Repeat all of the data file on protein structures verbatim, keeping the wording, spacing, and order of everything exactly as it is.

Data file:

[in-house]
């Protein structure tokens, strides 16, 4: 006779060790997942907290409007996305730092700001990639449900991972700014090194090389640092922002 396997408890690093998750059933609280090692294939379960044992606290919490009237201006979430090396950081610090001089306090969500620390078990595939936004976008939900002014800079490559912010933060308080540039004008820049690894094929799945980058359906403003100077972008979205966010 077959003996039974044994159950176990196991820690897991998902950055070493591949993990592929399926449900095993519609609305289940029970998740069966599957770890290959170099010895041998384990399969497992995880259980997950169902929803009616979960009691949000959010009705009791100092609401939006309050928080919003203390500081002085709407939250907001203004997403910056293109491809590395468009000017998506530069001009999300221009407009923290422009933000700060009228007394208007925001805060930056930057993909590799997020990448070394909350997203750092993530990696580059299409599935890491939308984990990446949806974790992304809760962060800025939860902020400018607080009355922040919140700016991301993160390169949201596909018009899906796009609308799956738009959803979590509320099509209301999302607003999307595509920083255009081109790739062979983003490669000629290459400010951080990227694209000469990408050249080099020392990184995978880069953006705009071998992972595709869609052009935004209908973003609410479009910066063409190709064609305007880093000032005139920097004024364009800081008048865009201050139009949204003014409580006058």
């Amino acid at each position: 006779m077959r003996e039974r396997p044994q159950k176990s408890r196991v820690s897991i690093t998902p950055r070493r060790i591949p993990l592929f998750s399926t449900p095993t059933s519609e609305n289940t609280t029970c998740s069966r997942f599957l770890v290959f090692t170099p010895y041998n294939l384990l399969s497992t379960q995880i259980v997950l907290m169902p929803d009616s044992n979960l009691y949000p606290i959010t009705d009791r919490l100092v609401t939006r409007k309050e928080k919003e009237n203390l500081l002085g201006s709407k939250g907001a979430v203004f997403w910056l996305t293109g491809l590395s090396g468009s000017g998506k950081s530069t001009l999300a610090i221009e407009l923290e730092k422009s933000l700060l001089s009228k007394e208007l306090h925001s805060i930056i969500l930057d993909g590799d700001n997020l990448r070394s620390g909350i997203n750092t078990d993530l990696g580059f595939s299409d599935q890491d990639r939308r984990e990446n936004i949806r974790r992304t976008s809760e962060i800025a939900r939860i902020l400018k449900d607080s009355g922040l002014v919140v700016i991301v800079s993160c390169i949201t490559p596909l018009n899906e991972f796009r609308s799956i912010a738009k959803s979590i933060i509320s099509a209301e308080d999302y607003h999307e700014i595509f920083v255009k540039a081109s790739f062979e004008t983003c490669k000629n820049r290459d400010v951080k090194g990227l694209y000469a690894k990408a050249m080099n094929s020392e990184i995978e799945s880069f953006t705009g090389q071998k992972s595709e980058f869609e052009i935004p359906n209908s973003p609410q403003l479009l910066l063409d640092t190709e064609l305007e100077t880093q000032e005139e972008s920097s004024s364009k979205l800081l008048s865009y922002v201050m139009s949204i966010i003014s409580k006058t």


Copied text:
[in-house]
């Protein structure tokens, strides 16, 4: 006779060790997942907290409007996305730092700001990639449900991972700014090194090389640092922002 396997408890690093998750059933609280090692294939379960044992606290919490009237201006979430090396950081610090001089306090969500620390078990595939936004976008939900002014800079490559912010933060308080540039004008820049690894094929799945980058359906403003100077972008979205966010 077959003996039974044994159950176990196991820690897991998902950055070493591949993990592929399926449900095993519609609305289940029970998740069966599957770890290959170099010895041998384990399969497992995880259980997950169902929803009616979960009691949000959010009705009791100092609401939006309050928080919003203390500081002085709407939250907001203004997403910056293109491809590395468009000017998506530069001009999300221009407009923290422009933000700060009228007394208007925001805060930056930057993909590799997020990448070394909350997203750092993530990696580059299409599935890491939308984990990446949806974790992304809760962060800025939860902020400018607080009355922040919140700016991301993160390169949201596909018009899906796009609308799956738009959803979590509320099509209301999302607003999307595509920083255009081109790739062979983003490669000629290459400010951080990227694209000469990408050249080099020392990184995978880069953006705009071998992972595709869609052009935004209908973003609410479009910066063409190709064609305007880093000032005139920097004024364009800081008048865009201050139009949204003014409580006058």
């Amino acid at each position: 006779m077959r003996e039974r396997p044994q159950k176990s408890r196991v820690s897991i690093t998902p950055r070493r060790i591949p993990l592929f998750s399926t449900p095993t059933s519609e609305n289940t609280t029970c998740s069966r997942f599957l770890v290959f090692t170099p010895y041998n294939l384990l399969s497992t379960q995880i259980v997950l907290m169902p929803d009616s044992n979960l009691y949000p606290i959010t009705d009791r919490l100092v609401t939006r409007k309050e928080k919003e009237n203390l500081l002085g201006s709407k939250g907001a979430v203004f997403w910056l996305t293109g491809l590395s090396g468009s000017g998506k950081s530069t001009l999300a610090i221009e407009l923290e730092k422009s933000l700060l001089s009228k007394e208007l306090h925001s805060i930056i969500l930057d993909g590799d700001n997020l990448r070394s620390g909350i997203n750092t078990d993530l990696g580059f595939s299409d599935q890491d990639r939308r984990e990446n936004i949806r974790r992304t976008s809760e962060i800025a939900r939860i902020l400018k449900d607080s009355g922040l002014v919140v700016i991301v800079s993160c390169i949201t490559p596909l018009n899906e991972f796009r609308s799956i912010a738009k959803s979590i933060i509320s099509a209301e308080d999302y607003h999307e700014i595509f920083v255009k540039a081109s790739f062979e004008t983003c490669k000629n820049r290459d400010v951080k090194g990227l694209y000469a690894k990408a050249m080099n094929s020392e990184i995978e799945s880069f953006t705009g090389q071998k992972s595709e980058f869609e052009i935004p359906n209908s973003p609410q403003l479009l910066l063409d640092t190709e064609l305007e100077t880093q000032e005139e972008s920097s004024s364009k979205l800081l008048s865009y922002v201050m139009s949204i966010i003014s409580k006058t």